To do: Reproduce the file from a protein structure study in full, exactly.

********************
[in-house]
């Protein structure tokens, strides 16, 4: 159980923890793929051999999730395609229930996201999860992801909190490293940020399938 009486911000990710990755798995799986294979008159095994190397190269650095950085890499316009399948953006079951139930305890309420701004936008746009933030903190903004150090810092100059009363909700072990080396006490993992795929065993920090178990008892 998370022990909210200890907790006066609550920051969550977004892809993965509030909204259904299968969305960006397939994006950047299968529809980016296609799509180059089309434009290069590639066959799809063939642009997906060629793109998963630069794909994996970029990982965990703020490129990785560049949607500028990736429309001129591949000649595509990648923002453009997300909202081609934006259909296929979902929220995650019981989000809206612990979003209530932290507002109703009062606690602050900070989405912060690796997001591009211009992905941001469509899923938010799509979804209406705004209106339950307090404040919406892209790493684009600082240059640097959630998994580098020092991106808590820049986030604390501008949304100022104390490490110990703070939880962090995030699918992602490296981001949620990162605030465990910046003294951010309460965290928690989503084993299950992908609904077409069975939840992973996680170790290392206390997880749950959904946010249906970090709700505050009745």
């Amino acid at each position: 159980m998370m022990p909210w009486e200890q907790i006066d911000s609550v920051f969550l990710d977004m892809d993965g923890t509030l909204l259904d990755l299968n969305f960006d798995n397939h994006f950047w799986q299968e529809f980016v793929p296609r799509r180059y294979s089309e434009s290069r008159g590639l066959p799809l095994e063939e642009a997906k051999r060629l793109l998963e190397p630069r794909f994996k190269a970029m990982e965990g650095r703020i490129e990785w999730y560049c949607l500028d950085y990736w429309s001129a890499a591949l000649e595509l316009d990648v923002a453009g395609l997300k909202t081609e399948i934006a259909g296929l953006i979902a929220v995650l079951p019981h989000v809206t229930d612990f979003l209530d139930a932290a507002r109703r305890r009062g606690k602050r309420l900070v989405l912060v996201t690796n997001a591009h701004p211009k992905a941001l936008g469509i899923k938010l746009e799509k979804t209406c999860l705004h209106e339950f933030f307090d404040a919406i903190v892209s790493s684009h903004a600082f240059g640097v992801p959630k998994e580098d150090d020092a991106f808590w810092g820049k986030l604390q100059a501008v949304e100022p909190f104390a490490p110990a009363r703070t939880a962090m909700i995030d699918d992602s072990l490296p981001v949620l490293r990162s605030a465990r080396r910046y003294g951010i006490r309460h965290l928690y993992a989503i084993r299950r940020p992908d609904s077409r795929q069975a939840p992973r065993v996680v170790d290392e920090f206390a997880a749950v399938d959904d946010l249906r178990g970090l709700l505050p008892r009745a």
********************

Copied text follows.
[in-house]
């Protein structure tokens, strides 16, 4: 159980923890793929051999999730395609229930996201999860992801909190490293940020399938 009486911000990710990755798995799986294979008159095994190397190269650095950085890499316009399948953006079951139930305890309420701004936008746009933030903190903004150090810092100059009363909700072990080396006490993992795929065993920090178990008892 998370022990909210200890907790006066609550920051969550977004892809993965509030909204259904299968969305960006397939994006950047299968529809980016296609799509180059089309434009290069590639066959799809063939642009997906060629793109998963630069794909994996970029990982965990703020490129990785560049949607500028990736429309001129591949000649595509990648923002453009997300909202081609934006259909296929979902929220995650019981989000809206612990979003209530932290507002109703009062606690602050900070989405912060690796997001591009211009992905941001469509899923938010799509979804209406705004209106339950307090404040919406892209790493684009600082240059640097959630998994580098020092991106808590820049986030604390501008949304100022104390490490110990703070939880962090995030699918992602490296981001949620990162605030465990910046003294951010309460965290928690989503084993299950992908609904077409069975939840992973996680170790290392206390997880749950959904946010249906970090709700505050009745």
């Amino acid at each position: 159980m998370m022990p909210w009486e200890q907790i006066d911000s609550v920051f969550l990710d977004m892809d993965g923890t509030l909204l259904d990755l299968n969305f960006d798995n397939h994006f950047w799986q299968e529809f980016v793929p296609r799509r180059y294979s089309e434009s290069r008159g590639l066959p799809l095994e063939e642009a997906k051999r060629l793109l998963e190397p630069r794909f994996k190269a970029m990982e965990g650095r703020i490129e990785w999730y560049c949607l500028d950085y990736w429309s001129a890499a591949l000649e595509l316009d990648v923002a453009g395609l997300k909202t081609e399948i934006a259909g296929l953006i979902a929220v995650l079951p019981h989000v809206t229930d612990f979003l209530d139930a932290a507002r109703r305890r009062g606690k602050r309420l900070v989405l912060v996201t690796n997001a591009h701004p211009k992905a941001l936008g469509i899923k938010l746009e799509k979804t209406c999860l705004h209106e339950f933030f307090d404040a919406i903190v892209s790493s684009h903004a600082f240059g640097v992801p959630k998994e580098d150090d020092a991106f808590w810092g820049k986030l604390q100059a501008v949304e100022p909190f104390a490490p110990a009363r703070t939880a962090m909700i995030d699918d992602s072990l490296p981001v949620l490293r990162s605030a465990r080396r910046y003294g951010i006490r309460h965290l928690y993992a989503i084993r299950r940020p992908d609904s077409r795929q069975a939840p992973r065993v996680v170790d290392e920090f206390a997880a749950v399938d959904d946010l249906r178990g970090l709700l505050p008892r009745a």